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African Art is rapidly growing in popularity. 

An even broader audience has been able to enjoy this form of art thanks to major exhibitions in recent years in London, Berlin, Munich, Dusseldorf, New York and San Francisco. 

 At the start of the 20th century, however, African Art was already arousing excitement among artist and art collectors. 

At a time when Negro Art was still looked upon as the innocent of primitive peoples, cubists such as Picasso, Braque or Gris were already drawing inspiration from the strikingly new qualities of form. 

Expressionists such as Kirchner, Nolde, or Schmidt- Rottlaff were captivated by the elementary power of this native art and Gauguin was painting scenes from his travels to countries of the South Pacific. 

Non-European art greatly influenced the work of these great artists as it continues to influence modern art of the present day. 

  Over the course of the decades, great art lovers such as von der Heydt (Rietberg Museum Zurich) or Mueller (Barbier-Mueller Museum, Geneva) have established significant art collections, which alongside the "colonial legacy" proved the mainstay of the museums inventories all over the globe. 

We have now understood that this art form cannot be referred to as "primitive art". 

It is a fact that this art speaks to us and as it does so it draws us into the world of those created it. 

Even when using the term African Art one must remember that it derives from rich diversity of cultures, which finds expression in the wonderful works of this extraordinary art.

. http://www.andre-kirbach.de/02-lntroduction.html in 2007

Important Notes

Provenance has become increasingly important because collectors fear buying the unauthentic.

Provenance is regarded as a talisman even though it can be hyped, invented and faked.

Good provenance adds value but is not  a guide to quality or authenticity.

Dispersed collections often release mediocre examples onto the market, including tourist and presentation objects that are merely old.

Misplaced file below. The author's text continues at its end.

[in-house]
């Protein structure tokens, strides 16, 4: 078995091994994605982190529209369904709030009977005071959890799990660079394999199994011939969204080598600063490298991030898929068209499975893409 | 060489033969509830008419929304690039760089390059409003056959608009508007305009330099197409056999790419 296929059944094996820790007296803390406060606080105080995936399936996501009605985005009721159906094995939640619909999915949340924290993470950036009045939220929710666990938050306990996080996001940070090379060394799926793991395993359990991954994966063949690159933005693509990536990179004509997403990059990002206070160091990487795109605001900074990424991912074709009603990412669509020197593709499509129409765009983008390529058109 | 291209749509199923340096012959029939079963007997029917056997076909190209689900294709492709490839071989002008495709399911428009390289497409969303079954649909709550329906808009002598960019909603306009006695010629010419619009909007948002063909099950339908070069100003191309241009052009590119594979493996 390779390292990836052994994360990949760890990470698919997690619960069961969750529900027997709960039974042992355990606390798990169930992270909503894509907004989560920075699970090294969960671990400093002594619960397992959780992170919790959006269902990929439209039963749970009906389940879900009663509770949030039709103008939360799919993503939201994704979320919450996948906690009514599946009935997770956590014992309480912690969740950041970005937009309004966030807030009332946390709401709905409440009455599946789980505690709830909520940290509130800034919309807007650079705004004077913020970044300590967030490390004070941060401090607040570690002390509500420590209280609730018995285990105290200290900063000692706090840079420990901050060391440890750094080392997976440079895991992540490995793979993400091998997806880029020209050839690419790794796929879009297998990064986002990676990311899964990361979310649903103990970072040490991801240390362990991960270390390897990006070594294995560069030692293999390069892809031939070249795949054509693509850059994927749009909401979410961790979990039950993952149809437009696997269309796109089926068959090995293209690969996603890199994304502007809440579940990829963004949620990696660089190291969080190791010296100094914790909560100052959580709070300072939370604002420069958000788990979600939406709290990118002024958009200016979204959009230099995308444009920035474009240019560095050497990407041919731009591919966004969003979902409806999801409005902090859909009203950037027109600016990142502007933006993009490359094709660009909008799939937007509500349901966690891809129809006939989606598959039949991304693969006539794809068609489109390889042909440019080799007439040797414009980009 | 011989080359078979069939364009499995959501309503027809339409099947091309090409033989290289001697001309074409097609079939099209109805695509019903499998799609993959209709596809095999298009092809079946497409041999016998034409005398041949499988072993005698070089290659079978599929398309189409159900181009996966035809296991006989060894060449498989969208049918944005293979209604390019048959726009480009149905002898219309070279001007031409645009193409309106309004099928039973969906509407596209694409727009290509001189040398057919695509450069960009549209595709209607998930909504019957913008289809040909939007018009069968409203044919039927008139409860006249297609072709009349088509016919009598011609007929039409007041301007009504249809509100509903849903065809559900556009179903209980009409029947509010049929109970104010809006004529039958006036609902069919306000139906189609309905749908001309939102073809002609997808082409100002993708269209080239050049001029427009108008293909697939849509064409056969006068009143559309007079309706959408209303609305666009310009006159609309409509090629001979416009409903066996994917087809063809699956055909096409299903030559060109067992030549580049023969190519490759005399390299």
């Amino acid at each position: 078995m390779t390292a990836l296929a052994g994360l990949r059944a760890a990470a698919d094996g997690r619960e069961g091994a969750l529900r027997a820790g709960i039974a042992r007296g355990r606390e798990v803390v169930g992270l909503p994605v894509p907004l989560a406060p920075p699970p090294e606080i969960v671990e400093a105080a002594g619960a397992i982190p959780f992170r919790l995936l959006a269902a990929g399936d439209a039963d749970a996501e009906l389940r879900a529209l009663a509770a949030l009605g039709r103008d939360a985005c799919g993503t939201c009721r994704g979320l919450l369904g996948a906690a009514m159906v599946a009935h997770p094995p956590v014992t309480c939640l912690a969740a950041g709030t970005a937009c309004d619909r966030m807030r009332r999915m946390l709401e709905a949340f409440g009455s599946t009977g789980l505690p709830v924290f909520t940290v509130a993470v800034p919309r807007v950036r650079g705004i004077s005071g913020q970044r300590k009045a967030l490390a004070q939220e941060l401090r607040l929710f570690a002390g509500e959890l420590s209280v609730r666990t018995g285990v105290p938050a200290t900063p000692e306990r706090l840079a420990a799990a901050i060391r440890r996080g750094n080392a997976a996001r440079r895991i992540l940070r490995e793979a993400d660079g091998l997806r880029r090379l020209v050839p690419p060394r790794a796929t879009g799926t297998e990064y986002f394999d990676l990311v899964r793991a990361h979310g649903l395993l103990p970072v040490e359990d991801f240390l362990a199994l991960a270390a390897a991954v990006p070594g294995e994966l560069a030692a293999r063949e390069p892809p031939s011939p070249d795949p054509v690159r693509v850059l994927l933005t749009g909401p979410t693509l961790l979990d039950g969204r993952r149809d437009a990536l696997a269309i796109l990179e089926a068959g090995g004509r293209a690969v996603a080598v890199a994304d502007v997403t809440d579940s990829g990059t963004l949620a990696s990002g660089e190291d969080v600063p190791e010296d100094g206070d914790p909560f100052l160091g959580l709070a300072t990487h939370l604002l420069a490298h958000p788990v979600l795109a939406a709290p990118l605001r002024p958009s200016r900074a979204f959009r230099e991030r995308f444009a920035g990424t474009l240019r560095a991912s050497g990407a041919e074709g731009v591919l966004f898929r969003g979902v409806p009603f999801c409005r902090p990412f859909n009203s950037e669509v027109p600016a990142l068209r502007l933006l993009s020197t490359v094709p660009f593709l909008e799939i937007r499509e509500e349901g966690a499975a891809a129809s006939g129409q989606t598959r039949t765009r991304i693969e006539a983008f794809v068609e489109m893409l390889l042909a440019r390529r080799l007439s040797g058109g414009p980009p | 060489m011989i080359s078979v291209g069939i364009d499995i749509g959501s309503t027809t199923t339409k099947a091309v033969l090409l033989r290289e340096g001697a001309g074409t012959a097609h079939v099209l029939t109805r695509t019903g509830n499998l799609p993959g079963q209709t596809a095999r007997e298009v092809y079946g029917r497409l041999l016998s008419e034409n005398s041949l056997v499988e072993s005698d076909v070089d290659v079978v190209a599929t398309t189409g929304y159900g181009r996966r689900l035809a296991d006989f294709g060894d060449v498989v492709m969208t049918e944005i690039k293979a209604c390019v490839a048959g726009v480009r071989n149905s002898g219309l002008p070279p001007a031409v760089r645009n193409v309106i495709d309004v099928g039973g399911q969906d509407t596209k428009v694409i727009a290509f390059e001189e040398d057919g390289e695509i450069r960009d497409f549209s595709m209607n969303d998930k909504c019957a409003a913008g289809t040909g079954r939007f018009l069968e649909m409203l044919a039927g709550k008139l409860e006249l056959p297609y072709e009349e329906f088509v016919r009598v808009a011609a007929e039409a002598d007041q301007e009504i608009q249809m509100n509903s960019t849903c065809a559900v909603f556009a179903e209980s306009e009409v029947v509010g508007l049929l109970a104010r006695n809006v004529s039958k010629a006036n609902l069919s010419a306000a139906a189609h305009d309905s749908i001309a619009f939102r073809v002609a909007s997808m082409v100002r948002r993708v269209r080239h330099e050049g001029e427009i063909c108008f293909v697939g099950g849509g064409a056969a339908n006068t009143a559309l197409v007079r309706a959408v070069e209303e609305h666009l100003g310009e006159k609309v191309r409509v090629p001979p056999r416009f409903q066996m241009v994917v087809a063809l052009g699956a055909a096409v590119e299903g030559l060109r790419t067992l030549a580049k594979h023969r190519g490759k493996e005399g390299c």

Such pieces often reach disproportionately high prices.

Publication in old auction catalogues; reference books or museum monographs can add cachet and historical interest but does not guarantee authenticity.

The piece itself should always be the guide. A collector should never pass on a good piece merely because provenance is lacking; provenance is a bonus not the prize. 

When an object does have meaningful provenance the appropriate question to ask is whether the quality of the piece warrants the extra expense.

Authentic tribal art will continue to fascinate and inspire because it moves to the heartbeat of authentic human feeling. 

Different interest groups within the tribal art field emphasize different aspects of an object.

Anthropologists and art historians are more likely to focus on the cultural and historical context of a piece whereas the tribal art market ends to highlight aesthetic qualities and issues of provenance.

It is always pertinent to ask who is doing the evaluating and why.

It was once customary for pieces in museum collections to be cleaned and polished. 

An old museum piece might have provenance but the perceived quality of its surface might be an unintended fabrication.

The term patina is often used as shorthand to denote authenticity, tribal usage, quality and age.

The development and refinement of false patina is a major aim for fakers.

Condition - Repairs:

Skillful, indigenous repairs can usually be regarded as a positive attribute. 

They suggest that the piece was used, valued in its culture and has some age. 

Consequently, it is not unknown for pieces to be deliberately broken and repaired to simulate this desirable factor.

The market invests objects with aesthetic coding: patinas are 'lustrous'; features are 'sensitive'; poses are 'refined'. 

Such descriptions- supported by glossy photographs prime the viewer and reinforce the 'art aesthetic' through an appeal to cultured sensibility. 

Objects are best appreciated under good lighting and in elegant isolation but aesthetic presentation has little relevance to an object's inherent qualities.


The term 'rare' is over-used and is often a red flag: a collector's rule of thumb is that the more times a dealer use the word the less likely it is to be true.

The important question to ask is why an object is regarded as rare.

The cause of rarity cultural, historic, qualitative, social or environmental is more important than the described fact

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